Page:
Keys to Pitino’s team-making? These things:
• Gorgui Dieng. Used kid gloves and gotten his young center into NBA round one conversation.
• Improved Peyton Siva’s efficiency by alternately chewing on and coo-ing over his mercurial point man.
• Leveraged Wayne Blackshear minutes to persuade Chane Behanan to be less showy and more willing to expand his comfort zone.
• To varying degrees of success, put up with and put a collar on a basically selfish player, Russ Smith.
Next, the Big East Tournament. If Pitino’s Cards run the table, the NCAA selection committee might extend a number one seed.
Danger team? Less Georgetown, and more Marquette.
CAL NOT TO BLAME
A business writer at Forbes Magazine wrote: “(John) Calipari can’t really be blamed for (Kentucky’s) down year. Six members of his title-winning squad were drafted in the first two rounds of last year’s NBA draft, and that exodus of championship-caliber talent was further worsened when freshman phenom Nerlens Noel went down with an ACL tear earlier this season.”
Curious stance for a business writer who presumably is better acquainted with this scenario: Company does not reach its profitability goals, stockholders don’t want to hear excuses from or about their ‘the buck stops here’ CEO.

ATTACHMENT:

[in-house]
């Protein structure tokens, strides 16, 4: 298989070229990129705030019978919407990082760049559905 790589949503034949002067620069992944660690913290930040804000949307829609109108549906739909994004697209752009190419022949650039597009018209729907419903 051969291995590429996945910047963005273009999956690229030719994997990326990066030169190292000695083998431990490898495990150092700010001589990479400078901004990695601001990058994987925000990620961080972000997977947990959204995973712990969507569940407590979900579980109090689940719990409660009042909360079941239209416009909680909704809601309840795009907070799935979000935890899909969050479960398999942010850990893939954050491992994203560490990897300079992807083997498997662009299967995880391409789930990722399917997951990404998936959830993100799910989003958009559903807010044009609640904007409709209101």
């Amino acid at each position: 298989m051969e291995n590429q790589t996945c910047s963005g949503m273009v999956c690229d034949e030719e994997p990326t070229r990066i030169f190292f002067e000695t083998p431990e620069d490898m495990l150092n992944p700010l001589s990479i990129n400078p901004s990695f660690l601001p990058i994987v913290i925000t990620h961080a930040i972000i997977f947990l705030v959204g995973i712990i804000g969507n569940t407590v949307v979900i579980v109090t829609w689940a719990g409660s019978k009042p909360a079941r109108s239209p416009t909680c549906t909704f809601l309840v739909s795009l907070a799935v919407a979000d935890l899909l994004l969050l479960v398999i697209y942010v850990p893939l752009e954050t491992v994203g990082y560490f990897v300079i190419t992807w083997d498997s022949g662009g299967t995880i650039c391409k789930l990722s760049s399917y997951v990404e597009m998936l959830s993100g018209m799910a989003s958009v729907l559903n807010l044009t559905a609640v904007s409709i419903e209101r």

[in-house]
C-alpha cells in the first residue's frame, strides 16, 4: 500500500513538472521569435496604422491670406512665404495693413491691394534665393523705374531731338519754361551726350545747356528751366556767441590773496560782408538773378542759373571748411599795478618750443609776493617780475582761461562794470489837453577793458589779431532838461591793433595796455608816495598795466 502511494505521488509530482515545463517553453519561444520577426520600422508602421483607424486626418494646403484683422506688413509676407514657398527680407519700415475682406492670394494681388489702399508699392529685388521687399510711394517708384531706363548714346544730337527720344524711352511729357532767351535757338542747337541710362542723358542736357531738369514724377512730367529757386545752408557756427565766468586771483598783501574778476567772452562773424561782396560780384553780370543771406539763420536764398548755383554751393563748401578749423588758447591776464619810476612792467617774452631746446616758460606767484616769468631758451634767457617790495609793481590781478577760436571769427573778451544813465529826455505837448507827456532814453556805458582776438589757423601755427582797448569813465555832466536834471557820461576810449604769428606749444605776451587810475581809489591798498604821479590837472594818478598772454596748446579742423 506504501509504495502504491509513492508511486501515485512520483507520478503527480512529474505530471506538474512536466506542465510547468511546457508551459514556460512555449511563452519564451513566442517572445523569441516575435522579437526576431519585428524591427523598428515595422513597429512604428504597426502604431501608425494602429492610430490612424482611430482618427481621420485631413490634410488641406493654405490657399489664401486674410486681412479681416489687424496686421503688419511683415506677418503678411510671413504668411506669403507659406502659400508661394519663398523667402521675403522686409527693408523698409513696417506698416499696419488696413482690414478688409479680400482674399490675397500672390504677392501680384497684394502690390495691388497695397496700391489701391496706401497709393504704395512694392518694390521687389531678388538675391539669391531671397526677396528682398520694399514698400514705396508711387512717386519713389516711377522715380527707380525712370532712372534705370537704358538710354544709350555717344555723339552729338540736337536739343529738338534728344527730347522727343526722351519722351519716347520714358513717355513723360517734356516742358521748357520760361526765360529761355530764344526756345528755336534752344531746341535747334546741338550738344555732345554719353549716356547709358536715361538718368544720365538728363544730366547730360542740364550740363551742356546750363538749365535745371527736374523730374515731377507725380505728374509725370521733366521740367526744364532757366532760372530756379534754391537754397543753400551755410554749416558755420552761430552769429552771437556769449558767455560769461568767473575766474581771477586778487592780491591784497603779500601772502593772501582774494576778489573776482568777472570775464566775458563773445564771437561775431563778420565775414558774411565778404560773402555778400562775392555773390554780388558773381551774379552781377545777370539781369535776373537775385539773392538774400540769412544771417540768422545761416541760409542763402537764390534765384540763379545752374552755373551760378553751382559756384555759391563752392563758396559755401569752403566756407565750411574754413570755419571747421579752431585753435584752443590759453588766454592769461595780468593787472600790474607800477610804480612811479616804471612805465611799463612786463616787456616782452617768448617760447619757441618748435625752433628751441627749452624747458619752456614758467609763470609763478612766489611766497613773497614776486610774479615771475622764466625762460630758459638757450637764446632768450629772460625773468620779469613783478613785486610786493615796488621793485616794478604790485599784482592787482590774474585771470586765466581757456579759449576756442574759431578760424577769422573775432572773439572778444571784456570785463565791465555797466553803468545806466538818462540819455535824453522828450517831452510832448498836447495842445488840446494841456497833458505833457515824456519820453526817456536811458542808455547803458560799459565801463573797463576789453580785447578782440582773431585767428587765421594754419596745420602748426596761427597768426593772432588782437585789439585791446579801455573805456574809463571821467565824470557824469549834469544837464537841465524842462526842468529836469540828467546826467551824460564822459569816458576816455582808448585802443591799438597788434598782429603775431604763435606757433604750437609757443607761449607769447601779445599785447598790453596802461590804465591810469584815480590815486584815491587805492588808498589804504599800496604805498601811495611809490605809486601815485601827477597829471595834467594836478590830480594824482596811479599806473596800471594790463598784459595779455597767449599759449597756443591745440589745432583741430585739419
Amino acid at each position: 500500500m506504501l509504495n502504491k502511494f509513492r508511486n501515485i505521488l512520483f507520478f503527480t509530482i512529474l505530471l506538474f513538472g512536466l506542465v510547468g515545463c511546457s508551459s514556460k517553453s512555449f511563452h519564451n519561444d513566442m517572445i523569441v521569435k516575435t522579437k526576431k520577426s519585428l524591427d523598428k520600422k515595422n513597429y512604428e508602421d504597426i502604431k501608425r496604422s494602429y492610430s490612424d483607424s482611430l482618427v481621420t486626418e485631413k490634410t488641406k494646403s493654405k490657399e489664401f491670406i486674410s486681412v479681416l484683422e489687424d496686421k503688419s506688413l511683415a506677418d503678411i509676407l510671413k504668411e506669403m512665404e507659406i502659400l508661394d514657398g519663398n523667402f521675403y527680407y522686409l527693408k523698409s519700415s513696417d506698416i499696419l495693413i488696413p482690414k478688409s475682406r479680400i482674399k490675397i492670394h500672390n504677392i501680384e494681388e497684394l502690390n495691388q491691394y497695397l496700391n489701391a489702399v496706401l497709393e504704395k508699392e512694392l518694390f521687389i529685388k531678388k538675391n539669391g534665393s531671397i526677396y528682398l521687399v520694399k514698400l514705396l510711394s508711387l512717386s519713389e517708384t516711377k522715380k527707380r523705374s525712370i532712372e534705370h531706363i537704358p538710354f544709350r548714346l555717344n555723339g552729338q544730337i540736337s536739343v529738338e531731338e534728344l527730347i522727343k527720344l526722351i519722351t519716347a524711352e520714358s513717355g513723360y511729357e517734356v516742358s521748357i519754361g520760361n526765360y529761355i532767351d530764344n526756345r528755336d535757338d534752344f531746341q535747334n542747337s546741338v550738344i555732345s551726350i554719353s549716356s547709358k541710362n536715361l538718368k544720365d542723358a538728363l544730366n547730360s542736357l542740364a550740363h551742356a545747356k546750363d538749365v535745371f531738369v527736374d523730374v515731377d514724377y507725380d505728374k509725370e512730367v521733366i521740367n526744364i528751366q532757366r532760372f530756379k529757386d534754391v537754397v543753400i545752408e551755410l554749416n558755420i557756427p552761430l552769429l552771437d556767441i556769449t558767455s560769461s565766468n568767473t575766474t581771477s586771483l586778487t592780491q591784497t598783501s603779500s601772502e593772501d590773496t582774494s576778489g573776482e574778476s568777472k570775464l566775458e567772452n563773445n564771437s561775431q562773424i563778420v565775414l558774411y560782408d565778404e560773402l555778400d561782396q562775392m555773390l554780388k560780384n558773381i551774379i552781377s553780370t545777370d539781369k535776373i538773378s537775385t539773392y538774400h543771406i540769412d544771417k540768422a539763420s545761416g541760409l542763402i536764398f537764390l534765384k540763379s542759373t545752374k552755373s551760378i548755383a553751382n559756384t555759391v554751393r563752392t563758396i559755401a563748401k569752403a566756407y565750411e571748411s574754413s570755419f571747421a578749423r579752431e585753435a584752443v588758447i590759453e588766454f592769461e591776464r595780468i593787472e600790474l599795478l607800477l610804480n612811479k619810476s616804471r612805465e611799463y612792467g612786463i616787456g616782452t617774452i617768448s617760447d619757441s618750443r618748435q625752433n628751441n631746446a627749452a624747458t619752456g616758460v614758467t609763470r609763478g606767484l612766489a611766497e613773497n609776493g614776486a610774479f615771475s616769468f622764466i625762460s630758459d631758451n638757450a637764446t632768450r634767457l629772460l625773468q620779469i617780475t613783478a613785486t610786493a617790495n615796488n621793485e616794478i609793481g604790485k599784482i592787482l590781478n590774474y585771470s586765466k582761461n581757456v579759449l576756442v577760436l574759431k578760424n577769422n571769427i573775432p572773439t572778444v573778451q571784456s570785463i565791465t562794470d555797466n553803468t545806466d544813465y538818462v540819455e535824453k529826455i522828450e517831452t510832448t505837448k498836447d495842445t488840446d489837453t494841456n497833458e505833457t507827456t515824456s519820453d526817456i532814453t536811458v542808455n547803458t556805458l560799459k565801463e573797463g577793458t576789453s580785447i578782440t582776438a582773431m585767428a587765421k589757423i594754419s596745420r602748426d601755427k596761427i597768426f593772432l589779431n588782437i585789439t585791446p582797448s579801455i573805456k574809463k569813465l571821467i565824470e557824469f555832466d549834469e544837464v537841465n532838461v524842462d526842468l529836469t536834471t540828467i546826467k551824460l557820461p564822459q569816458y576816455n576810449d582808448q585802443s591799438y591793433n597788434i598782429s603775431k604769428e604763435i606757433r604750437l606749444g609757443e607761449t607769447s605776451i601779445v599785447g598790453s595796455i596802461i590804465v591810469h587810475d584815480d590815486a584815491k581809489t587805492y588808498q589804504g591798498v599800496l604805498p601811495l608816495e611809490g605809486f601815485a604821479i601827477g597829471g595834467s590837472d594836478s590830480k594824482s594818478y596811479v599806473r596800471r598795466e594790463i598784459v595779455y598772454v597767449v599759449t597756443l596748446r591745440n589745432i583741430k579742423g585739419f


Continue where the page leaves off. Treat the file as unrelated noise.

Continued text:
Calipari is highest paid CEO, uh, coach in his profession. He accepted responsibility and blame last week and made no excuses. As he should.
So, Cal, with zero graduation rate, how about that $6 million-plus pay packet? Giving 30percent to UK’s general fund would be a public relations bonanza, and large boost to pay for construction projects on campus. And, save the university the costs of mailings to alumni begging for money.
For as long as Bob Knight lives he will be written about, read about, argued about. The ex-Indiana coach was featured recently in the New York Times Magazine.
√ Graduation rates at IU, your team boasted highest of any NCAA (school).
Knight: “We sent a card to every professor for each kid I had, and I was able to keep track on a daily basis who cut class or who was dropping a grade average. What I did was bring that kid in at five in the morning, and he would run the stairs from bottom to top until I told him to quit. I did this with a lot of kids, but never twice.
√ Sportswriters. In retrospect, was it a mistake not to be friendlier to reporters?
Knight: “No, not at all. I enjoyed needling the press. If I didn’t enjoy it, I wouldn’t have done it. Writers have rarely played (basketball), so as a coach you have antagonistic feelings about some guy writing up the story of the game who’s never even attempted to play it.
√ Indiana’s Tom Crean has tried to get you back to Bloomington, a sort of homecoming. I imagine you’d receive a hero’s welcome.
Knight: “I don’t need a hero’s welcome. What do I need a hero’s welcome for? Obviously I don’t have any interest in going back, or I would have, it’s that simple.
√ Imagine you were allowed to edit your own obituary. Is there anything you’d choose to leave out?
Knight: “Well, seeing as I won’t be able to, I would simply quote Clark Gable. Quite frankly, I just don’t give a damn.”
And so it goes.